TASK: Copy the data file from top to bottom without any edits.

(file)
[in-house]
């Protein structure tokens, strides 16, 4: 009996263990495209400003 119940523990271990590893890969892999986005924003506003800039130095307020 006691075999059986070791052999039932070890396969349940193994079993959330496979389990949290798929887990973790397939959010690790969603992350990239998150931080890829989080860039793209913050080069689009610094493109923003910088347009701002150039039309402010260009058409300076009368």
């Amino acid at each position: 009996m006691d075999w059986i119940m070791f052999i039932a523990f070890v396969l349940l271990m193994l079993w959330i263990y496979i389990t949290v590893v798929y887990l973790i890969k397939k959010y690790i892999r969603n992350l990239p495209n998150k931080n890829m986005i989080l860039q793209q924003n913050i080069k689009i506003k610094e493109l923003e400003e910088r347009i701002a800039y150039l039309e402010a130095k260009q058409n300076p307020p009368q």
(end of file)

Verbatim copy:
[in-house]
């Protein structure tokens, strides 16, 4: 009996263990495209400003 119940523990271990590893890969892999986005924003506003800039130095307020 006691075999059986070791052999039932070890396969349940193994079993959330496979389990949290798929887990973790397939959010690790969603992350990239998150931080890829989080860039793209913050080069689009610094493109923003910088347009701002150039039309402010260009058409300076009368």
């Amino acid at each position: 009996m006691d075999w059986i119940m070791f052999i039932a523990f070890v396969l349940l271990m193994l079993w959330i263990y496979i389990t949290v590893v798929y887990l973790i890969k397939k959010y690790i892999r969603n992350l990239p495209n998150k931080n890829m986005i989080l860039q793209q924003n913050i080069k689009i506003k610094e493109l923003e400003e910088r347009i701002a800039y150039l039309e402010a130095k260009q058409n300076p307020p009368q």